[Note: The following is an edited version of the lecture given in the Spirituality session at the Toledo Masjid.]
We are looking at one of the most important narrations in the Islamic tradition. Most of us know this Hadeeth already, and even if we don't, the contents are so well known out of necessity anyways. As an obvious example, if we ask any Muslim "What are the five pillars?" he will automatically begin reciting them, without knowing this hadeeth!
This hadeeth has two versions. There are minor and major differences, but the substance is the same. [Ft.#1]. In our discussion, we will make use of both versions. This is also an important exercise because we often remember one version of a text, and think a mistake has been made when we hear another version with slightly different wordings being quoted by a speaker.[ft.#2]
A man comes to the Prophet and asks about four things. The man was a stranger, unknown to the locals, yet, the normal signs of travel were absent! We begin where the man began.  "What is Islam?"  "What is Imaan?". So we find a difference between Islam and Imaan!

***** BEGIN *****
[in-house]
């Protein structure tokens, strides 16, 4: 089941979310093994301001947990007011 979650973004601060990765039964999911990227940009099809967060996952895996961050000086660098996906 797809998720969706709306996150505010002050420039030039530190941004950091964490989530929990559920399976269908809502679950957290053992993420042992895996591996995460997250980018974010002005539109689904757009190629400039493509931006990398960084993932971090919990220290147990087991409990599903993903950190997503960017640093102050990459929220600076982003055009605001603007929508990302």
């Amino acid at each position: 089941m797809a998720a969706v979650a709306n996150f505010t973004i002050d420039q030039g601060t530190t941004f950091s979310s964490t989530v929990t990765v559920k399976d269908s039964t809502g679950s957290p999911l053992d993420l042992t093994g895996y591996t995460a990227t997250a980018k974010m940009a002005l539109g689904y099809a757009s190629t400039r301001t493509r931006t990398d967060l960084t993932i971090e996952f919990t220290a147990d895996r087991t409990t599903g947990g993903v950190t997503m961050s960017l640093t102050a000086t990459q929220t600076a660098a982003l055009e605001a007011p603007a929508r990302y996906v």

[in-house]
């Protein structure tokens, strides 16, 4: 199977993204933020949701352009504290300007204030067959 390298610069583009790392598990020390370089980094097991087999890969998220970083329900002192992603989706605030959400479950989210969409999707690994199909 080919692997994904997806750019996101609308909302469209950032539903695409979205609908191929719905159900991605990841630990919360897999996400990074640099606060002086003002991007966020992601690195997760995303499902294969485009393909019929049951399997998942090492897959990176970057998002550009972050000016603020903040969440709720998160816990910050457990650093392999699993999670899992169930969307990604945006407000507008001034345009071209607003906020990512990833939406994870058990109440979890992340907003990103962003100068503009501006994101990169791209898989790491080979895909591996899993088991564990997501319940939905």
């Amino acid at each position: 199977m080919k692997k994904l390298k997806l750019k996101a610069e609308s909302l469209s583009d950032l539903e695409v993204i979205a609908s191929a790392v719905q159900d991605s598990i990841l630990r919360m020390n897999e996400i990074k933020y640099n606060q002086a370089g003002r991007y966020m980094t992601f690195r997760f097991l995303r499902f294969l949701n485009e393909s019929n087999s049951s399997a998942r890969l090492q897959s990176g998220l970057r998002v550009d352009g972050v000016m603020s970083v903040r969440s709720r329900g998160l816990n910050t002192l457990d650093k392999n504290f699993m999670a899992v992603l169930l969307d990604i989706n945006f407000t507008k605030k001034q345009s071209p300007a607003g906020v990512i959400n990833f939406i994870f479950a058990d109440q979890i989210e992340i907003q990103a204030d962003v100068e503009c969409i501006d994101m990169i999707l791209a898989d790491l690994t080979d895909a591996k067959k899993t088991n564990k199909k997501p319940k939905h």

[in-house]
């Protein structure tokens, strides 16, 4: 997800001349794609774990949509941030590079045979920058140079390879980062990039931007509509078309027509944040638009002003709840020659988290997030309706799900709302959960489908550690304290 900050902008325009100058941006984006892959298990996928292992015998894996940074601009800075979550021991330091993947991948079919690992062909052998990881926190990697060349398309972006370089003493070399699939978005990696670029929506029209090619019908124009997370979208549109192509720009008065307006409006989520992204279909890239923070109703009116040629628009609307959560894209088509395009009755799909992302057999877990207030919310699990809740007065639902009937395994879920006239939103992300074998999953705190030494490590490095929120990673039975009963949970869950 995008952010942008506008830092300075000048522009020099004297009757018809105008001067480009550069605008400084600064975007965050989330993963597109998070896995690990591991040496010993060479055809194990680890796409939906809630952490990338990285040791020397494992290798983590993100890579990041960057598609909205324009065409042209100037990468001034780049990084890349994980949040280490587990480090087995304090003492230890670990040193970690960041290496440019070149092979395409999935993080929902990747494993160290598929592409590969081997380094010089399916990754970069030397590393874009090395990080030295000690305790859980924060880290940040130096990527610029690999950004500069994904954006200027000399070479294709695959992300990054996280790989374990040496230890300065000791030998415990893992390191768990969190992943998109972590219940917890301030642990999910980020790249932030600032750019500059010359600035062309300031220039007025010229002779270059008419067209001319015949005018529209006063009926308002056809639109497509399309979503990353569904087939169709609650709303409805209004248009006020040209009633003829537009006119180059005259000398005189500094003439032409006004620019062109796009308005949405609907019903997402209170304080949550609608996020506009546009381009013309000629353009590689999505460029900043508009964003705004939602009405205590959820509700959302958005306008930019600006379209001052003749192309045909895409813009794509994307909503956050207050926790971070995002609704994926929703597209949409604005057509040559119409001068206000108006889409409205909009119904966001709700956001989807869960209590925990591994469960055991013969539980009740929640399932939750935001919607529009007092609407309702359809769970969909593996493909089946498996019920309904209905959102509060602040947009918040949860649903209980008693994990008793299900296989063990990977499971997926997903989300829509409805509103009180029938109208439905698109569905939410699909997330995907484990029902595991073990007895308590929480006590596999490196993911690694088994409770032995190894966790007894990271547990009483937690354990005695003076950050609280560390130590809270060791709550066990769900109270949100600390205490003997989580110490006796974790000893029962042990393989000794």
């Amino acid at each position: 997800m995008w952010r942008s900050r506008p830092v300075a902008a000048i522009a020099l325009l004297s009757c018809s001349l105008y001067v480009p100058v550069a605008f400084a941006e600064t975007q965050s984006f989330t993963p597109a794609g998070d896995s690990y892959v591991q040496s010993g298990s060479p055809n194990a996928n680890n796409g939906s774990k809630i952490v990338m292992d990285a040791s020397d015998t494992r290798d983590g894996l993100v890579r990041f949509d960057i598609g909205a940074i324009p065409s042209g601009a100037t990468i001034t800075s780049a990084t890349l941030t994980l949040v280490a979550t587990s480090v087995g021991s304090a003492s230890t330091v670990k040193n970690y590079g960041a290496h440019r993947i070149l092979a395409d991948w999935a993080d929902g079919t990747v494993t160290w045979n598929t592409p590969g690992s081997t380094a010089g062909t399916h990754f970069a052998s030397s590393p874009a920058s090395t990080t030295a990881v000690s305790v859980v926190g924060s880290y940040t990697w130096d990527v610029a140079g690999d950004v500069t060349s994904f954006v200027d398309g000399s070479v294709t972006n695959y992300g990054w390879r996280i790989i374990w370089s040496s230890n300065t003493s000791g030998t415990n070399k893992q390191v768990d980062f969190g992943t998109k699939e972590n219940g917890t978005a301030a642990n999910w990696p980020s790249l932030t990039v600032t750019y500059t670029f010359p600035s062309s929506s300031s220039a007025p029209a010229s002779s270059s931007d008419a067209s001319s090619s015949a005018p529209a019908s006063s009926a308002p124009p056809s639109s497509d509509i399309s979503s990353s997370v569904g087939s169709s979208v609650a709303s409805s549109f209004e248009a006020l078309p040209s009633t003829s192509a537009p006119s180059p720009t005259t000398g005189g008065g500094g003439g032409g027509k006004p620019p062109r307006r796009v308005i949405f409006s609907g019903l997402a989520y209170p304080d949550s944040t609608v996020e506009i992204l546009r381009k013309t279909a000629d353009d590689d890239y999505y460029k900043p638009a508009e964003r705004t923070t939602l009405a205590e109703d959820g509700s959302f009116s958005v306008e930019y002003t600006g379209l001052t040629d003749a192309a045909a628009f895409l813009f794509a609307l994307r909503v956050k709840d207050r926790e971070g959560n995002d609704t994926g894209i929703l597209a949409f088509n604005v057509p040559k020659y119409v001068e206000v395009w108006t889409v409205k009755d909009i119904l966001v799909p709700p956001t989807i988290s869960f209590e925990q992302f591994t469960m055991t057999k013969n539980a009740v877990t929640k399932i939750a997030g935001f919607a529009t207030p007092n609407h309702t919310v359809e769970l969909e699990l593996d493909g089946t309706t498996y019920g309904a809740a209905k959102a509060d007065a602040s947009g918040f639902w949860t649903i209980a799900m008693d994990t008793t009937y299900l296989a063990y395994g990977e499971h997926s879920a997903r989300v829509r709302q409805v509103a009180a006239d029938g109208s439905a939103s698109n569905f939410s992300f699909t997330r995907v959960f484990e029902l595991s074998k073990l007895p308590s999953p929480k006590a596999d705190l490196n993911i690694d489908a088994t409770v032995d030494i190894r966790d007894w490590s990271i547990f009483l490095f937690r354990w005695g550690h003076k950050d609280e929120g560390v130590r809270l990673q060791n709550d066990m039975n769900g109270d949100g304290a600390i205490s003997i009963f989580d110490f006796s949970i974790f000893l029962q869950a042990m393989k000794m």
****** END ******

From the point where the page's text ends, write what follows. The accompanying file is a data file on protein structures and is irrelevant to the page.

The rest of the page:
The Qur'an is very clear on this. We are told:
قَالَتِ الْأَعْرَابُ آمَنَّا
The Bedouins say "We have Imaan."
They would tell the Prophet [Sall Allahu 'alayhi wa sallam] this. So Allah Almighty tells his Prophet to respond.
قُل لَّمْ تُؤْمِنُوا وَلَكِن قُولُوا أَسْلَمْنَا
Say: Don't proclaim Imaan, rather, say "We have submitted" [i.e. we are Muslims]
Submission, in our hadeeth here, is defined as the five pillars, all of which involve action. Even the first one, it's a verbal action, to proclaim one's acceptance of being One God worthy of worship and that Muhammad was God's messenger [Ft.#3]
The Bedouins are highlighted because they lived away from town, further away from personal interactions with the Prophet, so the development of real Imaan would be limited. In addition, they were seen as a people who were rough and dangerous. The Qur'an itself mentions, about the same people, the following:
لأَعْرَابُ أَشَدُّ كُفْرًا وَنِفَاقًا وَأَجْدَرُ أَلاَّ يَعْلَمُواْ حُدُودَ مَا أَنزَلَ اللّهُ عَلَى رَسُولِهِ وَاللّهُ عَلِيمٌ حَكِيمٌ (9:97)
The Bedouins are the most virulent in Kufr and Hypocricy, most likely to be unaware of the limits that Allah has sent upon his Messenger.
Islam is the first step, defining Imaan
Being a 'Muslim' [one who does 'Islam'] is only the first step. Many texts within both the Qur'an and Hadeeth literature show this.
"Islam" leads to Imaan. Imaan is that which one is confident or secure about. The Prophet here mentions that it is having Imaan in God, His angels, meeting with him, his messengers, and having Imaan in the resurrection.
Once that confidence is planted in the core of the heart, that transforms the Muslim to a Mu'min!